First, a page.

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Tri-County News
Kimball, Minnesota
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January 17, 2013     Tri-County News
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January 17, 2013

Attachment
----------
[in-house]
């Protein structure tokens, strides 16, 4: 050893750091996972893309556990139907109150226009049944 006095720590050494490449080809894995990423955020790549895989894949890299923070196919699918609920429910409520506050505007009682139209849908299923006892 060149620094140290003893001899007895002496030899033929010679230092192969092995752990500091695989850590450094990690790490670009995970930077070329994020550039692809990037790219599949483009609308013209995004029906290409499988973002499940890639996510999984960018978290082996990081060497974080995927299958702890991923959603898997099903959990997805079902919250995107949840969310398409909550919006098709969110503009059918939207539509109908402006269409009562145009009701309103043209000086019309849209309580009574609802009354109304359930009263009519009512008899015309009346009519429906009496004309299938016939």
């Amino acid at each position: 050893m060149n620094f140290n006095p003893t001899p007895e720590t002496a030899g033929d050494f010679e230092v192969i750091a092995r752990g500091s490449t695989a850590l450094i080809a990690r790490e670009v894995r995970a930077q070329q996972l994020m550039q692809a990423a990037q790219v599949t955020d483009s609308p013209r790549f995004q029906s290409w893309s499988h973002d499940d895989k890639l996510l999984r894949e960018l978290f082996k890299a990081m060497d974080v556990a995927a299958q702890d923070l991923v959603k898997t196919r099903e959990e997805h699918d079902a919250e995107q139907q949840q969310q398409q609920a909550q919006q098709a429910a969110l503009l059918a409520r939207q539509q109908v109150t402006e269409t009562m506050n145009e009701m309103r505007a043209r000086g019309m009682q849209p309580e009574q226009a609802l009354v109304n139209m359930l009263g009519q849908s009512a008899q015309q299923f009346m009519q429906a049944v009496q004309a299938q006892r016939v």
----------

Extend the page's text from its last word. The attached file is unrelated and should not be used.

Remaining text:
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Thursday, January 17, 2013 Tri-County News • Central Minn. :  . ._ .'" _=__- ..... Rr ............... ::......... - .... : . . - .-.=.-,,. - _ ........................... Bouja at St. Anthony's St. Anthony's Forester Activities of Watkins is sponsoring a Bouja/ Chicken Noodle Soup sale 8:30 a.m. to 12 p.m. Sunday, Jan. 20. The price per gallon is $11 fox Bouja, and $10 for Chicken Noo- dle Soup. Community 11 II1 ......... Inln]l Kickin' cancer with Emily Breakfast at St. Anthony School Holy Family Catholic United Financial (formerly Catholic Aid Association} The Holy Family Catho- lic United Financial is holding a breakfast from 8 a.m. to noon, Sunday, Jan. 27, in the St. Anthony School Hall in Watkins. The proceeds of this event will be given to the St. Anthony Reli- gious Ed. Program. It is held in conjunction with the Matching Grant Program sponsored by the Catholic United Financial. The first $100 profit is matched by Catholic United Financial and will giveS50 per hundred after that, up to $1000. It's EASY to renew or subscribe! By mail, phone, fax, Web, or e-marl. (See order form on page 22.) It was a great turnout Saturday afternoon and evening, Jan. 12,'for a benefit for Emily Sieben and her family. Emily has a rare form of cancer of the optic nerve, called optic glioma. There was a fairly steady crowd of people for the hotdish dinner at St. Anthony School. And across the street, at the Village Hall, the whole first floor was filled with donations for the silent auction as the band prepared for their concert upstairs later in the evening. Dozens of teachers and staff, fellow students, and friends volunteered for the event. It was a great community effort. (Now we just need to find a cure for cancer so we can have community events for other reasons!) Staff photos by Jean Doran Matua. Page 3 I lqnHlrrll I']nH' 0fTh00/i005 Happy 50th A huge thank you to everyone who donated items and/or money to the live/silent auctions, donated their time to help, and to everyone who came from near and far to attend Emily Sieben's Kickin' Can- cer Benefit. What a great turnout and huge success! Your support for Emily and her family is truly appreciated. The Emily Sieben Benefit Committee We want to thank you all, friends, neighbors and custom- ers, for all you have done for us through the years. Thankyou, also for your business. We have moved to South Dakota, close to some of our chil- dren. We will start a heating busi- ness there. John Hendrickson will take "good" care of you customers, the phone number stays the same. Wishing you all God's blessings. Welcome to our home in South Dakota! Wayne and Sandra Hendrickson Happy 50th birthday, Big Daddy! 2 p.rrL. MorLd[zys Matching Grant Breakfast Sunday, Jan. 27:8 am-12 pm - St. Anthony School Cafeteria / MEAL INCLUDES: French toast, :) coffee cake, & beverages ! k Adults: $7° Children (ages 4-10),=4 ix All proceeds benefit St. Anthony s , ,. Religious Education Programs. .i  THANKS FOR YOUR SUPPORT!  j Meeker Memorial Hospital visitor restrictions By Lori Rice, Coordinator of Education & Marketing Meeker Memorial Hospital will implement visitor restric- tions Jan. 9. Because of the prev- alence of influenza (FLU) already this season, and to further pro- tect patients, staff and the com- munity from its spread, it has been decided to implement Visi- tor Restrictions at MMH; the fol- lowing are in effect until further notice: • It is recommended that no children visit hospital patients. • Birth Center: No one under 18 is allowed to visit at this time, with the exception of siblings. • For anyone with symptoms like scratchy throat, fever, cough, body aches, etc., a maskis required to visit patients. • All visitors must wash their hands or use hand sanitizer prior to visitation. • There are "hygiene" kiosks with masks and hand sanitizer located in the center of the lobby and in the hall on 3rd Floor at the between the Inpatient and Behav- ioral Health inpatient rooms. These restrictions are effective immediately and are subject to change. Recommendations for individuals • We are encouraging peopl e to be vaccinated. It is not too late to get vaccinated and there is vac- cine available at many different venues: doctors' offices, neighbor- hood clinics, retail clinics, phar- macies, etc. Because people who. are at high risk for influenza com- plications may not have the best immune response to the vaccine, it is important that those around them are vaccinated. • While the vaccine doesn't offer perfect protection, it is still the best tool we have for prevent- ing influenza and its complica- tions. If you don't get it, you have zero protection. • Generally speaking, the vac- cine is about 60 percent effective in most people (a little better than that in children, less than that in the elderly), so we would not be surprised to see influenza illness in some people who were vacci- nated; but those who are vacci- nated typically have less severe ill- ness if they do get sick. • To find a. flu clinic near you, visit www.mdhflu.com. • Mostpeople can fight the flu at home with rest and fluids. If you are in a group at high risk for influenza complications and you develop influenza, you should contact your health care provider early on so that you can be given antiviral medication if needed (it is most effective when started within two days of contracting influenza). It is also just a good idea to check in with your health care provider or doctor in case your situation worsens, etc. • MDH and the CDC recom- mend that everyone get vaccinated for influenza, but especially those at high risk forcomplications from influenza. Those include: • Children younger than 5, but especially children younger than 2 years old • Adults 65 years of age and older • Pregnant women • American Indians and Alas- kan Natives seem to be at higher risk of flu complications • People who have medical con- ditions such as asthma, diabe- tes, heart disease, kidney and liver disorders and others. For a list, see CDC's website: http://www.cdc. gov/flu/keyfacts.htm. • During flu season," besides getting vaccinated, there are other steps people can take to avoid spreading or catching influenza: • Do your best to stay healthy. Get plenty of rest, physical activity and healthy eating. • Stay home from school or work if you have a respiratory infection. Avoid exposing yourself to others who are sick with flu-like illness. • Cover your nose and mouth with a tissue whenever you cough or sneeze, then throw the tissue away. If you don't have a tissue, cough or sneeze into your sleeve. • Clean surfaces you touch fie- que'ntly, such as doorknobs, water faucets, refrigerator handles and telephones. • Wash your hands often with soap and water or with an alcohol- based hand sanitizer when soap and water are not available. Symptoms, treatment, etc. • The symptoms of influenza, which tend to come on suddenly, can include a sore throat, cough- ing, fever, headache, muscle aches and fatigue. People who become severely ill with influenza-like symptoms should see a physician. • Influenza is caused by a VIRUS and antibiotics are not effective against it. stin need to care for loved ones? Life insurance can provide you the peace of miad to know that your love of family wiil be. lp, Otected I offer Term, Whole and Universal Iife insurance options at rates to fit your bmtget and needs, Contact me for a e quote today! David Sng, FIC (320) 75339 dstang@catholcunited.org cathoficunited.org/reps/davidstang Catholic Uni?e F,nanc,al00